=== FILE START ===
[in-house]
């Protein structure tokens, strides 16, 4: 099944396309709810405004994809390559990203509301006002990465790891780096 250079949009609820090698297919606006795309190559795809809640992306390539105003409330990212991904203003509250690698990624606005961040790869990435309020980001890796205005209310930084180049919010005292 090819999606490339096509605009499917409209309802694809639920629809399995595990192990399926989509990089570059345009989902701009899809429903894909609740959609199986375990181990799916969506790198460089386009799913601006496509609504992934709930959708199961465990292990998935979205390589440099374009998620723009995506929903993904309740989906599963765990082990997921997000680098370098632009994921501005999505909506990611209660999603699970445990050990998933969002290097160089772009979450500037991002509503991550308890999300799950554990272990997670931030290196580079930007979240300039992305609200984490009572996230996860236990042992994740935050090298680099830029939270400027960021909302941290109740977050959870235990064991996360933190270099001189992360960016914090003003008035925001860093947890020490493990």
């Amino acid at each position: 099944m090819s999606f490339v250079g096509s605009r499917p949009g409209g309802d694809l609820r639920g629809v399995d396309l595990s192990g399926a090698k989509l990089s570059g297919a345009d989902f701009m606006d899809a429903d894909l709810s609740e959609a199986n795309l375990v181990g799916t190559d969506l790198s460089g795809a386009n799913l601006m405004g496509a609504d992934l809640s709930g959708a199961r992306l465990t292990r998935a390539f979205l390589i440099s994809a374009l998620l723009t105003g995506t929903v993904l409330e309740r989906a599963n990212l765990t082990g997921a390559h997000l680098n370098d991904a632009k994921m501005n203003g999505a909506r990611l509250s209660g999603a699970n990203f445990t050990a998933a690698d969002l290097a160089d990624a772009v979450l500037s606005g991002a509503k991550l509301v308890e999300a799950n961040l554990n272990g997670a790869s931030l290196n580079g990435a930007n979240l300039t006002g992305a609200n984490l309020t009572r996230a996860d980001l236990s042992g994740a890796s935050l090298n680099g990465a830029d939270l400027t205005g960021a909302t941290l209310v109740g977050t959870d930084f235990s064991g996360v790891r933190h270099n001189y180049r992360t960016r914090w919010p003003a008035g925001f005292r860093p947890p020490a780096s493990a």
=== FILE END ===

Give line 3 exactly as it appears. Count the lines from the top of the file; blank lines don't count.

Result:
């Amino acid at each position: 099944m090819s999606f490339v250079g096509s605009r499917p949009g409209g309802d694809l609820r639920g629809v399995d396309l595990s192990g399926a090698k989509l990089s570059g297919a345009d989902f701009m606006d899809a429903d894909l709810s609740e959609a199986n795309l375990v181990g799916t190559d969506l790198s460089g795809a386009n799913l601006m405004g496509a609504d992934l809640s709930g959708a199961r992306l465990t292990r998935a390539f979205l390589i440099s994809a374009l998620l723009t105003g995506t929903v993904l409330e309740r989906a599963n990212l765990t082990g997921a390559h997000l680098n370098d991904a632009k994921m501005n203003g999505a909506r990611l509250s209660g999603a699970n990203f445990t050990a998933a690698d969002l290097a160089d990624a772009v979450l500037s606005g991002a509503k991550l509301v308890e999300a799950n961040l554990n272990g997670a790869s931030l290196n580079g990435a930007n979240l300039t006002g992305a609200n984490l309020t009572r996230a996860d980001l236990s042992g994740a890796s935050l090298n680099g990465a830029d939270l400027t205005g960021a909302t941290l209310v109740g977050t959870d930084f235990s064991g996360v790891r933190h270099n001189y180049r992360t960016r914090w919010p003003a008035g925001f005292r860093p947890p020490a780096s493990a």